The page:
Invasive Species Compendium

Detailed coverage of invasive species threatening livelihoods and the environment worldwide

Abstract

Temperature affects the tolerance of Liriomyza trifolii to insecticide abamectin.

Abstract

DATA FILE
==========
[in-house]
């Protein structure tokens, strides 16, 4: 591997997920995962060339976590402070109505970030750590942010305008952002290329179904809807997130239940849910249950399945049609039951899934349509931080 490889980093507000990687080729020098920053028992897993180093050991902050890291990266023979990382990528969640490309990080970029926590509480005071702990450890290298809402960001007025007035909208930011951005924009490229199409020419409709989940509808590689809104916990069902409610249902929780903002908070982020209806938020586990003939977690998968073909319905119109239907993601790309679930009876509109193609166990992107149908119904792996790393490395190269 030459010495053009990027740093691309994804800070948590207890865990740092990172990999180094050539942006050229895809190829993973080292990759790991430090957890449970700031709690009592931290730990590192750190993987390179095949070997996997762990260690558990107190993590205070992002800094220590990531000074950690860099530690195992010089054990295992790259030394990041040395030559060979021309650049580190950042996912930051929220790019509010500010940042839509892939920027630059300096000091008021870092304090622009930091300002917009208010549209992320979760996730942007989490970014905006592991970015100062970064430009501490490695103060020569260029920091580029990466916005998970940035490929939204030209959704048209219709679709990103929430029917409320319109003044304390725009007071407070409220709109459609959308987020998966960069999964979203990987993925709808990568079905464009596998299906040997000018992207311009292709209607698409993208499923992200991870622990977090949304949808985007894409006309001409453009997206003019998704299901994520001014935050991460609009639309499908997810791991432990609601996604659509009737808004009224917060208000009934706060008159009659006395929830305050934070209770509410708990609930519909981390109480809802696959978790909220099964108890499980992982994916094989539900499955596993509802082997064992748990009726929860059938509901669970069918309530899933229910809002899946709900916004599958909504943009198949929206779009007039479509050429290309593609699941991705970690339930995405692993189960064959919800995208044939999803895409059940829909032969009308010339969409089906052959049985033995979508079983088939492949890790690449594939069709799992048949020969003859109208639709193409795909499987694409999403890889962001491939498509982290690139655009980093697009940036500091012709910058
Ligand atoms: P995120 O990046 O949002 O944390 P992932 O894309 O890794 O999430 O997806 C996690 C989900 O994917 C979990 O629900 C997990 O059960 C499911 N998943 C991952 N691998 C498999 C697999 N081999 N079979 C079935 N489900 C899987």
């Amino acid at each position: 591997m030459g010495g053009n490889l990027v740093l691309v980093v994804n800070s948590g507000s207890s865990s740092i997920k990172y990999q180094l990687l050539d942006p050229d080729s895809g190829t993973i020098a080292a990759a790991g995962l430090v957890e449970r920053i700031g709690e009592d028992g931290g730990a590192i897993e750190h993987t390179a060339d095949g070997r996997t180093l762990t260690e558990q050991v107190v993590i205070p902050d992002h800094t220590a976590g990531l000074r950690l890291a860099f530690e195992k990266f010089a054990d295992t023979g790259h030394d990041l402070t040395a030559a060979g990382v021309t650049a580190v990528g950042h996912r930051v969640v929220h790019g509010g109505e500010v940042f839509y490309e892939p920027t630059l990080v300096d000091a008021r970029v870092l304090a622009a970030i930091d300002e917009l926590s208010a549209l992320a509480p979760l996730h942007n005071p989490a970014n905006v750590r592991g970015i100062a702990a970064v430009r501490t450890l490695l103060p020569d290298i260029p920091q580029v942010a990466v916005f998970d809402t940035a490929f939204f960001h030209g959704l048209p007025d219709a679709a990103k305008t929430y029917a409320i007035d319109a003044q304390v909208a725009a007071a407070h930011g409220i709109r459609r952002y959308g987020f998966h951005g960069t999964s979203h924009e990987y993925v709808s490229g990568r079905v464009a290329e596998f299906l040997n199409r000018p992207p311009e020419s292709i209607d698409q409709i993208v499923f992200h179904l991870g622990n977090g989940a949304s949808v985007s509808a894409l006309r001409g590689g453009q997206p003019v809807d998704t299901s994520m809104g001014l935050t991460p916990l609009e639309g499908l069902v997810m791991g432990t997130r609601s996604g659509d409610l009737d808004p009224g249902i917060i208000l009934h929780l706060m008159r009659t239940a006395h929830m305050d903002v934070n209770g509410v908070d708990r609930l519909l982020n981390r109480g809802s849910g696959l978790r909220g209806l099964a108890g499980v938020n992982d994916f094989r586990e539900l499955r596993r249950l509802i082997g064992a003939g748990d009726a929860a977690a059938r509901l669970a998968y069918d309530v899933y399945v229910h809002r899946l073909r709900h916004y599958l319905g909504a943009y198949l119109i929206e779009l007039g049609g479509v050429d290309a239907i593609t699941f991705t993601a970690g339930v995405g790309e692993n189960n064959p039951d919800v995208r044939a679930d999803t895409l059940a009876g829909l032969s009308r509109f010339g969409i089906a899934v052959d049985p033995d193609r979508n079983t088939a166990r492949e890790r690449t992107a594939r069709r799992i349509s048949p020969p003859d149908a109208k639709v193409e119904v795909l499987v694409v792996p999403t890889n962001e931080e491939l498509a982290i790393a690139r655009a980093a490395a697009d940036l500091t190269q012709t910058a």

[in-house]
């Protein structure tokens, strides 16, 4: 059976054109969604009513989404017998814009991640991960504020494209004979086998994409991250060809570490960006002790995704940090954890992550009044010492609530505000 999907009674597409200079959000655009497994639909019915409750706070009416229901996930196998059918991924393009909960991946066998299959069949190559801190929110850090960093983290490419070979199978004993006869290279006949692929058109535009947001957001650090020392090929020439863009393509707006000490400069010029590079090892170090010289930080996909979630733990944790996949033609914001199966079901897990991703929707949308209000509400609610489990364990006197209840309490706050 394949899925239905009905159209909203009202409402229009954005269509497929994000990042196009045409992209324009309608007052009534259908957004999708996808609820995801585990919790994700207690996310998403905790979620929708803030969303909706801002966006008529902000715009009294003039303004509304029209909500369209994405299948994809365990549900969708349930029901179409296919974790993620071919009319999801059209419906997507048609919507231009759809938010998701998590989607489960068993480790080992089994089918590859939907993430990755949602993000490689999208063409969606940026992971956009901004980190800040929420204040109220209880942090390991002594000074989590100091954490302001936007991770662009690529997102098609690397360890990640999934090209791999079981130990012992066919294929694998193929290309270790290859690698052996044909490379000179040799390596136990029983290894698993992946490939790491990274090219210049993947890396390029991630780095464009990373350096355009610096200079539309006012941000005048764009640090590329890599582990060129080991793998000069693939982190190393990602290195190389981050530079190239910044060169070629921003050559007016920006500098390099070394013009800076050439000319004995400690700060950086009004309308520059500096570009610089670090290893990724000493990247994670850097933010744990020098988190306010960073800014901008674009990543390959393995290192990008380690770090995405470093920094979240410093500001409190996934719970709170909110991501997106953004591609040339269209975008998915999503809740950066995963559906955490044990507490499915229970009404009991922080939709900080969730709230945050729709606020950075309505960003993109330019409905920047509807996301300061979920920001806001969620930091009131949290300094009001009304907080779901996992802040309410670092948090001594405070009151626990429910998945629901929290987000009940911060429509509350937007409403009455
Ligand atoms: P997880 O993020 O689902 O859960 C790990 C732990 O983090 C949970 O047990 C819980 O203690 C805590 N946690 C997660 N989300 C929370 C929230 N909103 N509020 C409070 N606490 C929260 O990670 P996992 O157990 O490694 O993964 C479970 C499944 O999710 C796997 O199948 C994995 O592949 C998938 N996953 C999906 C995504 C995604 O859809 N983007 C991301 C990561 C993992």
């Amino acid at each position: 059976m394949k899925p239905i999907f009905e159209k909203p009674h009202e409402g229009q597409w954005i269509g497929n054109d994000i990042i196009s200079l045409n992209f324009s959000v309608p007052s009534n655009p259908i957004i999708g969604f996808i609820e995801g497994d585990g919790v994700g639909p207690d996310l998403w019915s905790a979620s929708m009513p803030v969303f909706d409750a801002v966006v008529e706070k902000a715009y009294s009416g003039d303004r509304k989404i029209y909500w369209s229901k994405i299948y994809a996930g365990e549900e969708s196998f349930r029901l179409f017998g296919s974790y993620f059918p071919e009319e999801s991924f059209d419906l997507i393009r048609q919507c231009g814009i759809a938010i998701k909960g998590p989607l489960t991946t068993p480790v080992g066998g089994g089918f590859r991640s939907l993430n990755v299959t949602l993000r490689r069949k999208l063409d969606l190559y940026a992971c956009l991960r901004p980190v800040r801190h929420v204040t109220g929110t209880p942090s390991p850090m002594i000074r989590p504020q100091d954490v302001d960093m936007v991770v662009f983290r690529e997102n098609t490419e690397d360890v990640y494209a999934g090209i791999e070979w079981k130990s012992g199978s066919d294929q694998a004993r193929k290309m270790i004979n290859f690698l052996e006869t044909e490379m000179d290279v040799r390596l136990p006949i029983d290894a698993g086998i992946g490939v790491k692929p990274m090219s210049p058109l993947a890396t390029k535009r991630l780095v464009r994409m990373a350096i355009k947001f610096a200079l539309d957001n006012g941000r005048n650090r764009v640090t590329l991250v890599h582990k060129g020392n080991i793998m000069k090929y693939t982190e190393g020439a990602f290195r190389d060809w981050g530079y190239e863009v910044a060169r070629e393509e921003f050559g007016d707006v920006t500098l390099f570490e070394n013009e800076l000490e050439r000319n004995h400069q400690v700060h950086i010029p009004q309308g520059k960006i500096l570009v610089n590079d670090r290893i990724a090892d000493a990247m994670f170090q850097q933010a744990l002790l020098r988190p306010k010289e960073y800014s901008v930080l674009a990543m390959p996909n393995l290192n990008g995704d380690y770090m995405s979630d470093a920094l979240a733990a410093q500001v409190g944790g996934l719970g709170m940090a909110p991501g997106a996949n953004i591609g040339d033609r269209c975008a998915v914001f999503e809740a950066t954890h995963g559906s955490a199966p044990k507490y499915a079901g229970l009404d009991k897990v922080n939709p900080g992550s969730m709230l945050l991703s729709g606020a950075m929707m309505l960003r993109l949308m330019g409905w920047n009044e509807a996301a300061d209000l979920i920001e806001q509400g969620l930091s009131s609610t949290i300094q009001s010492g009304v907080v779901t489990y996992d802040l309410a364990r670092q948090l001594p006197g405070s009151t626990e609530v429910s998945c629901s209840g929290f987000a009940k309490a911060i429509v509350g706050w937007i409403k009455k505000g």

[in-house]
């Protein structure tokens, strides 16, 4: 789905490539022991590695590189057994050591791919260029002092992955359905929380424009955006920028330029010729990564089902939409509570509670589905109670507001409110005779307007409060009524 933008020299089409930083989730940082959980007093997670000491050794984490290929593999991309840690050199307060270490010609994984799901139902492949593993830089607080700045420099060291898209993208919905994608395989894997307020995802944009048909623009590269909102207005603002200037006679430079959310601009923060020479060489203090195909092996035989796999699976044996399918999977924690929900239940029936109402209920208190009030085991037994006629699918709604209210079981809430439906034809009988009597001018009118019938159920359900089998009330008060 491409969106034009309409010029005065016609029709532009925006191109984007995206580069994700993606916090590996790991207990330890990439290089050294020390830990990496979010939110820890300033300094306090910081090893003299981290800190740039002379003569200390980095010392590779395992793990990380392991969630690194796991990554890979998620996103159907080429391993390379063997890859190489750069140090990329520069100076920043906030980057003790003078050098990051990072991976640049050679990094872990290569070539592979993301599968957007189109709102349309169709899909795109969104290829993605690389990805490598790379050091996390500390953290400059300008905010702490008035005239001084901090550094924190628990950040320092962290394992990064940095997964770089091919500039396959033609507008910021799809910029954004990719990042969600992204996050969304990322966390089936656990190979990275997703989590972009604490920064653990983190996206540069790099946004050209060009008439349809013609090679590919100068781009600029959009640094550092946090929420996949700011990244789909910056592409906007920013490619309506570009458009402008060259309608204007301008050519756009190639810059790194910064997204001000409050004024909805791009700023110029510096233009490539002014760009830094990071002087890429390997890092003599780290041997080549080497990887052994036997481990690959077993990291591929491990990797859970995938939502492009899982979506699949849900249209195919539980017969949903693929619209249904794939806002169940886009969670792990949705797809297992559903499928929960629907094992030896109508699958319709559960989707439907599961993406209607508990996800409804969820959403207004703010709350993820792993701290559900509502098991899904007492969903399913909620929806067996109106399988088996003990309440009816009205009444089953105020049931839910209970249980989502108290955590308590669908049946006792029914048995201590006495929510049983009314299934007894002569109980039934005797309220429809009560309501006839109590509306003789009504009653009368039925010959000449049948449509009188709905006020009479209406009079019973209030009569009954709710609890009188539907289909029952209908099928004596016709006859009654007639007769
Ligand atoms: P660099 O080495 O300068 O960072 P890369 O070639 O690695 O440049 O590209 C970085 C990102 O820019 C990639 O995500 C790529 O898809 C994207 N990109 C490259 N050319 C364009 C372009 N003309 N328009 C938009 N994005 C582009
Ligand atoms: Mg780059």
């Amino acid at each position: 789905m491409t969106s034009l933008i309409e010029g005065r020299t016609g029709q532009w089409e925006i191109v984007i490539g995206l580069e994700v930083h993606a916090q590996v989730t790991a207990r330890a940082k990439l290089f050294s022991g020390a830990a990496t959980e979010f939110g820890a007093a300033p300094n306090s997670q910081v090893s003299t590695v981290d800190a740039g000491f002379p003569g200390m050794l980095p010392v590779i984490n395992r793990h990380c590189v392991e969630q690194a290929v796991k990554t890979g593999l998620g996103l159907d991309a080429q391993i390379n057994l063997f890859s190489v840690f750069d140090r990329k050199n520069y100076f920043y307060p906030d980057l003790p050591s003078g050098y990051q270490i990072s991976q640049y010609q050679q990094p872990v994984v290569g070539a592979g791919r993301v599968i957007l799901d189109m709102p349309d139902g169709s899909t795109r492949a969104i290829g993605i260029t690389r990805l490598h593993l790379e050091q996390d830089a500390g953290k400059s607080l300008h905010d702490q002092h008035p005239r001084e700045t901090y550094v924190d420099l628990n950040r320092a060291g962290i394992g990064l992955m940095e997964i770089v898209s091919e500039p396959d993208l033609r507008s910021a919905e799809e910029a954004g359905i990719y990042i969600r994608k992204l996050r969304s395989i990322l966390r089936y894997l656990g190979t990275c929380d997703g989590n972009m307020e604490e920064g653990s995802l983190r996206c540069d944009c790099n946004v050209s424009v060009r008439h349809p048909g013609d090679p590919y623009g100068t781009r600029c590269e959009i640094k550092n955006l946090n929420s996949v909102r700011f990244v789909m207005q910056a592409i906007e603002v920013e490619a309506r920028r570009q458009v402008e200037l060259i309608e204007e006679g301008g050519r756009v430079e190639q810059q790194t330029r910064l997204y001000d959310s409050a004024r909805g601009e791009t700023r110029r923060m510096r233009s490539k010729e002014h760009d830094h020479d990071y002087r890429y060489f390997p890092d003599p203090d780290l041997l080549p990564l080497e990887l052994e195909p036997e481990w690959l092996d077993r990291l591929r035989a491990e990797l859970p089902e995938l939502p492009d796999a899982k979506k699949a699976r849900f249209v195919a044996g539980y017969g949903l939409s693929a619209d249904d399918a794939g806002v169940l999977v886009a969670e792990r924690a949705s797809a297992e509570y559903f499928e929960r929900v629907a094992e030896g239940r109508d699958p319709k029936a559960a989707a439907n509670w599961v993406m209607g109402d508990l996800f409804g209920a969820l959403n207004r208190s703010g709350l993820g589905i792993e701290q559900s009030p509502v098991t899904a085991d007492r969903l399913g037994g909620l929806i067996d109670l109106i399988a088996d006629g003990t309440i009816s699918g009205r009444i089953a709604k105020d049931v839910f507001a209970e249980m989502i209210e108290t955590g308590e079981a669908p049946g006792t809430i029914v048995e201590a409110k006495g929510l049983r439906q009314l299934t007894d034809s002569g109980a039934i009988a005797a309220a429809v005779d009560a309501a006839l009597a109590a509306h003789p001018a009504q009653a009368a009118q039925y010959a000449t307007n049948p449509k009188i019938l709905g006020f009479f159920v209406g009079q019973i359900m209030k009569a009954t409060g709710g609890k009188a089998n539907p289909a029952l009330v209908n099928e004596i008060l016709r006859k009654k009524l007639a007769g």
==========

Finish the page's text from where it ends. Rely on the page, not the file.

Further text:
The leafminer fly, Liriomyza trifolii, is an invasive pest of horticultural and vegetable crops that possesses a robust competitive ability when compared to congeneric species, especially with respect to temperature and insecticide tolerance. Abamectin, which is commonly used to control L. trifolii in the field, was selected as the target insecticide in this study. Our objective was to study the effect of abamectin and high temperature stress on L. trifolii mortality and the expression of genes encoding cytochrome P450 (CYP450s) and heat shock proteins (Hsps) by quantitative real-time reverse transcriptase PCR (qRT-PCR). When L. trifolii was exposed to abamectin followed by exposure to 40°C (LC50 +HT40), mortality showed a significant increase, whereas exposure to 40°C followed by abamectin (HT40+LC50) reduced mortality relative to abamectin or HT40 alone. Expression of three CYP450s in the CYP4 family was highest in the HT40+LC50 treatment, followed by the LC50+HT40 treatment. The expression levels of CYP18A1 (CYP18 family) were not significantly different among treatments, and CYP301A1 (CYP301 family) was only sensitive to temperature (HT40). The expression of five sHsps showed similar expression patterns and were highly responsive to the LC50+HT40 treatment, followed by the HT40 and HT40+LC50 treatments. Based on CYP450s and Hsps expression levels, our findings that suggest that L. trifolii exhibits adaptive cross-tolerance to high temperature and abamectin. This study provides a framework for selecting the most effective application time for abamectin with respect to controlling L. trifolii, which will ultimately reduce the overuse of pesticides.